We know the climate crisis goes hand in hand with the biodiversity crisis. We believe that, as investors, it’s time to start addressing both crises together. That’s why BNP Paribas Asset Management recently acquired a sustainable forest and agricultural company. For us, this makes a lot of sense as it means we can offer clients exposure to ecosystem benefits and contribute to the protection and enhancement of natural carbon sinks.

In these ways, we try to go further and explore new possibilities, to be serious about financing the energy transition and fighting climate change.

There needs to be an increase in financing inflows to adaptation, climate change and mitigation solutions, which should also help address the North-South gap. As investors, we need to offer financial solutions for that.

Adaptation will be one of the key topics during COP 28. If we are to actively provide solutions for financing climate adaptation, innovation will be crucial, and as investors we have a key role to play in that.

DM: Thibaud, thank you very much for joining me.

TC: Thank you, Daniel.

Aviso legal

Algunos artículos pueden contener lenguaje técnico. Por esta razón, pueden no ser adecuados para lectores sin experiencia profesional en inversiones. Todos los pareceres expresados en el presente documento son los del autor en la fecha de su publicación, se basan en la información disponible y podrían sufrir cambios sin previo aviso. Los equipos individuales de gestión podrían tener opiniones diferentes y tomar otras decisiones de inversión para distintos clientes. El presente documento no constituye una recomendación de inversión. El valor de las inversiones y de las rentas que generan podría tanto bajar como subir, y es posible que el inversor no recupere su desembolso inicial. Las rentabilidades obtenidas en el pasado no son garantía de rentabilidades futuras. Es probable que la inversión en mercados emergentes o en sectores especializados o restringidos esté sujeta a una volatilidad superior a la media debido a un alto grado de concentración, a una mayor incertidumbre al haber menos información disponible, a una liquidez más baja o a una mayor sensibilidad a cambios en las condiciones sociales, políticas, económicas y de mercado. Algunos mercados emergentes ofrecen menos seguridad que la mayoría de los mercados desarrollados internacionales. Por este motivo, los servicios de ejecución de operaciones, liquidación y conservación en nombre de los fondos que invierten en emergentes podrían conllevar un mayor riesgo. Los activos privados son oportunidades de inversión no disponibles a través de mercados cotizados como por ejemplo las bolsas de valores de renta variable. Permiten a los inversores beneficiarse directamente a temas de inversión a largo plazo y pueden brindarles acceso a sectores especializados como infraestructura, inmobiliario, private equity y otros alternativos difícilmente disponibles a través de medios tradicionales. No obstante, los activos no cotizados requieren un examen minucioso, pues tienden a tener niveles elevados de inversión mínima y pueden ser complejos e ilíquidos.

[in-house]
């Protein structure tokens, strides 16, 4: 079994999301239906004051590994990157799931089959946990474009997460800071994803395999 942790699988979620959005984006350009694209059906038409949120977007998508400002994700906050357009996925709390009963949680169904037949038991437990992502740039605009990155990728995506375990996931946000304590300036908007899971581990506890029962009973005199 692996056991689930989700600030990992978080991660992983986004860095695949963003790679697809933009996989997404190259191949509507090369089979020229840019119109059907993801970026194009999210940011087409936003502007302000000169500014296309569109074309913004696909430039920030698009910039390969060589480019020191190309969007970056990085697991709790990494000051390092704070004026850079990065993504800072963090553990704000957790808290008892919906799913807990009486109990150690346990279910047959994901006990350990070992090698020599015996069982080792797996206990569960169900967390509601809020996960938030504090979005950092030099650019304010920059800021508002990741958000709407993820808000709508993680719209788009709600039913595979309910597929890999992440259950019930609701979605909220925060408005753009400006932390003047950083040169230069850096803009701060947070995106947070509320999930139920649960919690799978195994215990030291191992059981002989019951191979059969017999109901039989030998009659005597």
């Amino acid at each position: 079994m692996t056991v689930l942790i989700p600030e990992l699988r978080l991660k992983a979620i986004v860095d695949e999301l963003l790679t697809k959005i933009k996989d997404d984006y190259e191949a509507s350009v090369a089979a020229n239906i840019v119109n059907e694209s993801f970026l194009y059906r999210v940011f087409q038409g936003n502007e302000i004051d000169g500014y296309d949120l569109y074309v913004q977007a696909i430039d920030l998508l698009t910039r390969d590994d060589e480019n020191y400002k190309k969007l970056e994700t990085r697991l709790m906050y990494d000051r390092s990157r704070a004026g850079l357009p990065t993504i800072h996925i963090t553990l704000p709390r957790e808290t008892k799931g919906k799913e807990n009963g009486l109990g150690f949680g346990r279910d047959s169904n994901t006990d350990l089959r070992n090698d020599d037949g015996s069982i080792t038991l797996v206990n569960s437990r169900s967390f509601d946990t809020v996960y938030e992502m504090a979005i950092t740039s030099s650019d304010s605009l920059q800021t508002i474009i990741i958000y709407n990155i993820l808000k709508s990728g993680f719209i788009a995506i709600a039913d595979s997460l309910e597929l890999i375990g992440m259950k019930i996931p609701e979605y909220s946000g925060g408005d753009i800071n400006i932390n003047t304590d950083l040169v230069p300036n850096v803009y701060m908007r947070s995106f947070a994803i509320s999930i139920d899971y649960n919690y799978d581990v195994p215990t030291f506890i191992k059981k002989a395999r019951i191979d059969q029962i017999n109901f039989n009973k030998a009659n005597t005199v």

Riesgo de inversión en cuestiones medioambientales, sociales y de buen gobierno (ESG): La falta de definiciones y etiquetas comunes o estandarizadas que integren los criterios ESG y de sostenibilidad en el ámbito de la Unión Europea puede dar lugar a diferentes enfoques por parte de las gestoras a la hora de establecer objetivos en materia de ESG. Además, puede dificultar la tarea de comparar estrategias que integren dichos criterios ESG y de sostenibilidad, ya que la selección y las ponderaciones utilizadas para elegir las inversiones pueden estar basadas en indicadores con el mismo nombre, pero con significados subyacentes diferentes. A la hora de evaluar un título determinado sobre la base de los criterios ESG y de sostenibilidad, la Gestora de Inversiones puede también recurrir a fuentes de datos ofrecidas por proveedores externos de análisis ESG. Dada la naturaleza dinámica de las cuestiones ESG, es posible que estas fuentes de datos estén incompletas, sean imprecisas o no estén disponibles. La aplicación de normas de conducta empresarial responsables al proceso de inversión puede llevar a la exclusión de los títulos emitidos por determinados emisores. Por lo tanto, la rentabilidad (del Subfondo) puede ser en ocasiones mejor o peor que la rentabilidad de los fondos comparables que no aplican dichas normas.